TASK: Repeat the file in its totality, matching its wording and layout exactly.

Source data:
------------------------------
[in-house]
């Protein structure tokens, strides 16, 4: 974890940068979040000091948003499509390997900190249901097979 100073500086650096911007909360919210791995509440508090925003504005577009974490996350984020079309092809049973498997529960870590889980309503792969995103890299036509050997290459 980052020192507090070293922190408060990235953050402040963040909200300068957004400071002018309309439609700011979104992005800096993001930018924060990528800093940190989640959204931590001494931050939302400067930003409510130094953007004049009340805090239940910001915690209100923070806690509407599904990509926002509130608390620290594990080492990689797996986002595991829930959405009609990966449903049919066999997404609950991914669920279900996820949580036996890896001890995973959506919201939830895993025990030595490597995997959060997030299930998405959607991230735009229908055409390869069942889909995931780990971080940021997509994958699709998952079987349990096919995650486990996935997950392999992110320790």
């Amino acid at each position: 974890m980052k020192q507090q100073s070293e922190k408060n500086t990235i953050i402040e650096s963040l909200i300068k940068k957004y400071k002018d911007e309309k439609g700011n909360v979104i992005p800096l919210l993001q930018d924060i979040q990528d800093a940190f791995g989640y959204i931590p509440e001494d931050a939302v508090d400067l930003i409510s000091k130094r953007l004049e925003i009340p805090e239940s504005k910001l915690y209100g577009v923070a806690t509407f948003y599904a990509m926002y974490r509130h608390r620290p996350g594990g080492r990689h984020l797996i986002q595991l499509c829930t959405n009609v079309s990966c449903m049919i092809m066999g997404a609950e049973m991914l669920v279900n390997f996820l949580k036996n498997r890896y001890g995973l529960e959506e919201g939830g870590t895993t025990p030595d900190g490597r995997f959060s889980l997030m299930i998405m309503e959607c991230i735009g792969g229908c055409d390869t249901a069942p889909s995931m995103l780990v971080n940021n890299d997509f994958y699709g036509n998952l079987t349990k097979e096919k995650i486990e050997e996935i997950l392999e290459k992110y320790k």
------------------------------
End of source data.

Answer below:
[in-house]
């Protein structure tokens, strides 16, 4: 974890940068979040000091948003499509390997900190249901097979 100073500086650096911007909360919210791995509440508090925003504005577009974490996350984020079309092809049973498997529960870590889980309503792969995103890299036509050997290459 980052020192507090070293922190408060990235953050402040963040909200300068957004400071002018309309439609700011979104992005800096993001930018924060990528800093940190989640959204931590001494931050939302400067930003409510130094953007004049009340805090239940910001915690209100923070806690509407599904990509926002509130608390620290594990080492990689797996986002595991829930959405009609990966449903049919066999997404609950991914669920279900996820949580036996890896001890995973959506919201939830895993025990030595490597995997959060997030299930998405959607991230735009229908055409390869069942889909995931780990971080940021997509994958699709998952079987349990096919995650486990996935997950392999992110320790």
């Amino acid at each position: 974890m980052k020192q507090q100073s070293e922190k408060n500086t990235i953050i402040e650096s963040l909200i300068k940068k957004y400071k002018d911007e309309k439609g700011n909360v979104i992005p800096l919210l993001q930018d924060i979040q990528d800093a940190f791995g989640y959204i931590p509440e001494d931050a939302v508090d400067l930003i409510s000091k130094r953007l004049e925003i009340p805090e239940s504005k910001l915690y209100g577009v923070a806690t509407f948003y599904a990509m926002y974490r509130h608390r620290p996350g594990g080492r990689h984020l797996i986002q595991l499509c829930t959405n009609v079309s990966c449903m049919i092809m066999g997404a609950e049973m991914l669920v279900n390997f996820l949580k036996n498997r890896y001890g995973l529960e959506e919201g939830g870590t895993t025990p030595d900190g490597r995997f959060s889980l997030m299930i998405m309503e959607c991230i735009g792969g229908c055409d390869t249901a069942p889909s995931m995103l780990v971080n940021n890299d997509f994958y699709g036509n998952l079987t349990k097979e096919k995650i486990e050997e996935i997950l392999e290459k992110y320790k």